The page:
Not convinced yet? Think about the dairy sector. They have (hopefully) passed peak cow, and pressures are growing from a wide range of sources. All going well the sector will slowly reduce debt levels, land prices will fall gradually (so far 4% – 12% though hard to read given few farm sales), production will shift back to low input systems, and pollution issues will be steadily addressed. Now imagine what would happen in the sector, given all their pressures, if overseas milk supply were to boom at the same time as slowing global and Chinese growth cut demand, and the payout fell back below $5 as happened over 2014/15 and 2015/16.

Which brings me to a useful point to finish on. Growth in our economy has slowed and immediate prospects look acceptable but not stellar. The adjustments occurring in the dairy sector, our second biggest export, are feeding into downstream businesses dependent upon the dairy sector. The foreign tourism sector has flattened out following a boom. Construction has boomed but may be near a peak given resource shortages. Businesses will likely newly curtail capital spending more than they already have given their high pessimism.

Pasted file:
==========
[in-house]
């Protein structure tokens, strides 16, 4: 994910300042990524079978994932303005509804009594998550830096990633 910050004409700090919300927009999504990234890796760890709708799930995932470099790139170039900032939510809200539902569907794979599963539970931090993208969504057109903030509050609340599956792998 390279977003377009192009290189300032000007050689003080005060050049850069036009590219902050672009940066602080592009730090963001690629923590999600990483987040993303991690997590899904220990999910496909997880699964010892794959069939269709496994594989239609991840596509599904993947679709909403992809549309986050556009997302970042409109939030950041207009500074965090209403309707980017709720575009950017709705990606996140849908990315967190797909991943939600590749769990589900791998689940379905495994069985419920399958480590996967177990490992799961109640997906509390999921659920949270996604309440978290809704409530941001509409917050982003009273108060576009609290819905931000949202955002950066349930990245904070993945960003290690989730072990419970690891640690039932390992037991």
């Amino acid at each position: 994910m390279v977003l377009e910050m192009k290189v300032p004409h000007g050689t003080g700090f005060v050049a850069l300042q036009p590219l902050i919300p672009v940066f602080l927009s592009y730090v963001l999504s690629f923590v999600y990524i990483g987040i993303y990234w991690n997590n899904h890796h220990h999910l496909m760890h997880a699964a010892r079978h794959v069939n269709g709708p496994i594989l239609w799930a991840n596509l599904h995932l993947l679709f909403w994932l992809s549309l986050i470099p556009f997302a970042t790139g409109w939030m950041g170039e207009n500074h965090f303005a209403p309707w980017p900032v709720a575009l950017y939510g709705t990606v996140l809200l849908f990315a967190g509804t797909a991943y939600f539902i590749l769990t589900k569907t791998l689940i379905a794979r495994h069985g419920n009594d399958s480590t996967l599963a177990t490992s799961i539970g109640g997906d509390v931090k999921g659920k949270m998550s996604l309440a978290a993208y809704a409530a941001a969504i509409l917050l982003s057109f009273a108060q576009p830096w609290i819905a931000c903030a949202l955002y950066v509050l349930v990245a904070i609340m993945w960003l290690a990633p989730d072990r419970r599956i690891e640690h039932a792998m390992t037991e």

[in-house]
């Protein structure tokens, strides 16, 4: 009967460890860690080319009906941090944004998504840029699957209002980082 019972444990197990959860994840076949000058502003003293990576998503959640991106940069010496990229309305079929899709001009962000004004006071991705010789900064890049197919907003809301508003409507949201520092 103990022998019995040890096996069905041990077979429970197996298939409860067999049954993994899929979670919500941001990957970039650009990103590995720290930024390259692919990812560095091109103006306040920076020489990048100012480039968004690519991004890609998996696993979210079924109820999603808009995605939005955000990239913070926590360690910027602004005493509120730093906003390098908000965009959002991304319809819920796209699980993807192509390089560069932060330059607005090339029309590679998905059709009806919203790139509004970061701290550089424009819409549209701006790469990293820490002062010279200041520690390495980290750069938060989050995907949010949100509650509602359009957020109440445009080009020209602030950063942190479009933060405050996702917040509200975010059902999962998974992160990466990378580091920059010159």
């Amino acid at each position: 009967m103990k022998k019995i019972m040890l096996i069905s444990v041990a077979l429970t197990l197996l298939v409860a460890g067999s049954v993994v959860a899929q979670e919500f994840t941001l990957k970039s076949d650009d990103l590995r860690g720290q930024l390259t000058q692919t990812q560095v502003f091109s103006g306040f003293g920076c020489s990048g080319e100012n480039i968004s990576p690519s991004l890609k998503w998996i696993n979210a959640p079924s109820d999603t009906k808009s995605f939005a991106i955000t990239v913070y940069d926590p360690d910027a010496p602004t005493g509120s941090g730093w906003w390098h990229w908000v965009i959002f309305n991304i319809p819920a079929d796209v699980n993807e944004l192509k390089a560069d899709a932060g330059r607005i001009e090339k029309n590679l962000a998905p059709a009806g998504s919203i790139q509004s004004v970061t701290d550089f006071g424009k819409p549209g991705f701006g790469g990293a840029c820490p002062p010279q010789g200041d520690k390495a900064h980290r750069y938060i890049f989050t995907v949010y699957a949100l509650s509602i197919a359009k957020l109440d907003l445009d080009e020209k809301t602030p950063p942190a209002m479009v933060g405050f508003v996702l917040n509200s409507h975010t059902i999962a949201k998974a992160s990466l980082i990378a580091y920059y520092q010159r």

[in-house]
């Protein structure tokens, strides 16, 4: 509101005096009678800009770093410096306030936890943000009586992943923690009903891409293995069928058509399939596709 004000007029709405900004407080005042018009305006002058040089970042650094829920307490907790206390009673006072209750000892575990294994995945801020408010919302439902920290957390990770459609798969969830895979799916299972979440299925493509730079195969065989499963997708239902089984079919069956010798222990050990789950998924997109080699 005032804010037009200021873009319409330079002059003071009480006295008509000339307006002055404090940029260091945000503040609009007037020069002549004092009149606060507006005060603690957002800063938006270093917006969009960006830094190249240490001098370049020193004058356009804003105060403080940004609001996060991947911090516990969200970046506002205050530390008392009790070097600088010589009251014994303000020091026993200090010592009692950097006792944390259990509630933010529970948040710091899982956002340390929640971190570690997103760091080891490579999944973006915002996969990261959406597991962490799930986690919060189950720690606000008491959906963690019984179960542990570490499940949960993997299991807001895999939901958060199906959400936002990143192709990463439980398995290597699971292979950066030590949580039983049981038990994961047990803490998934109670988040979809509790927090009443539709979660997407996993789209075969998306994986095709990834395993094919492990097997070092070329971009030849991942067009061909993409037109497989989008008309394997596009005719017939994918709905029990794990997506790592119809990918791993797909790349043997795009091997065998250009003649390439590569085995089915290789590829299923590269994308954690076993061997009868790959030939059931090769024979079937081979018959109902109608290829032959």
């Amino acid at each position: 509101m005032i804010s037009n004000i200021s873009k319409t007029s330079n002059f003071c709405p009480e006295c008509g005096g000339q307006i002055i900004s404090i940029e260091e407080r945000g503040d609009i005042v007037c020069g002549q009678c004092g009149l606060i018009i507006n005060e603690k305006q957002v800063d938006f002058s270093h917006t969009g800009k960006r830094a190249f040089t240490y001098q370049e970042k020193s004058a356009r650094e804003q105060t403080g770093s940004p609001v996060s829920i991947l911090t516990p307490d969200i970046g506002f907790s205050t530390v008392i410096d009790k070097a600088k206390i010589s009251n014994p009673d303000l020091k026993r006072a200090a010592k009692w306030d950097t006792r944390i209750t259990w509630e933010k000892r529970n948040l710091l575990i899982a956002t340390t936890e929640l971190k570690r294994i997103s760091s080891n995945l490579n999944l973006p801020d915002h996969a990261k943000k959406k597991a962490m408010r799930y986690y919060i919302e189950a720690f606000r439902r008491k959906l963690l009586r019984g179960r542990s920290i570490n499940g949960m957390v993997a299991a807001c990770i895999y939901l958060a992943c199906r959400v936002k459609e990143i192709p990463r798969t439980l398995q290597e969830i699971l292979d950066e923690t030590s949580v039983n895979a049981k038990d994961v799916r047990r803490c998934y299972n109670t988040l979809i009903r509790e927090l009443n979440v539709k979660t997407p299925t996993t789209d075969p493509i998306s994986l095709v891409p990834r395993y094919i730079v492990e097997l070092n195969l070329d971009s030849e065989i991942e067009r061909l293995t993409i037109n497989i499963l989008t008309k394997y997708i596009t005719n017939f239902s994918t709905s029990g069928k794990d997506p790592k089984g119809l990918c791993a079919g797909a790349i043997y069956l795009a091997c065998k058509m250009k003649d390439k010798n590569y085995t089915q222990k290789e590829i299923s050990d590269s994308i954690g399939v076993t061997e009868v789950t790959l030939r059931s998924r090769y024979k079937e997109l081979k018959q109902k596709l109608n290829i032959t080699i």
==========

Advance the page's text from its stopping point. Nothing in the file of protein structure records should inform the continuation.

Consumer spending growth may remain above average, but it has slowed down, perhaps in response to slower jobs growth driven partly by a lack of more people to enter the workforce. Older people, seeing returns on their savings diminish, will likely be cutting spending. Net migration inflows have come off their peaks though remain firm.

There are no king hits to the economy. But we have settled into a slower growth phase near 2% after a stellar period of growth averaging 3.5% annualised from mid-2014 to early-2018.

If I Were A Borrower What Would I Do?

Next Wednesday the Reserve Bank will announce the outcome of their review of the 1.50% official cash rate and release their latest set of economic forecasts. The chances are that they will caution about a slowing of NZ’s pace of economic growth in response to slowing international growth, trade risks offshore, Brexit-related risks, flattening tourism growth, and some slowing domestic growth drivers.

Chances are good then that at a minimum they will retain a bias toward easing monetary policy and might cut the cash rate. What impact will a cut have?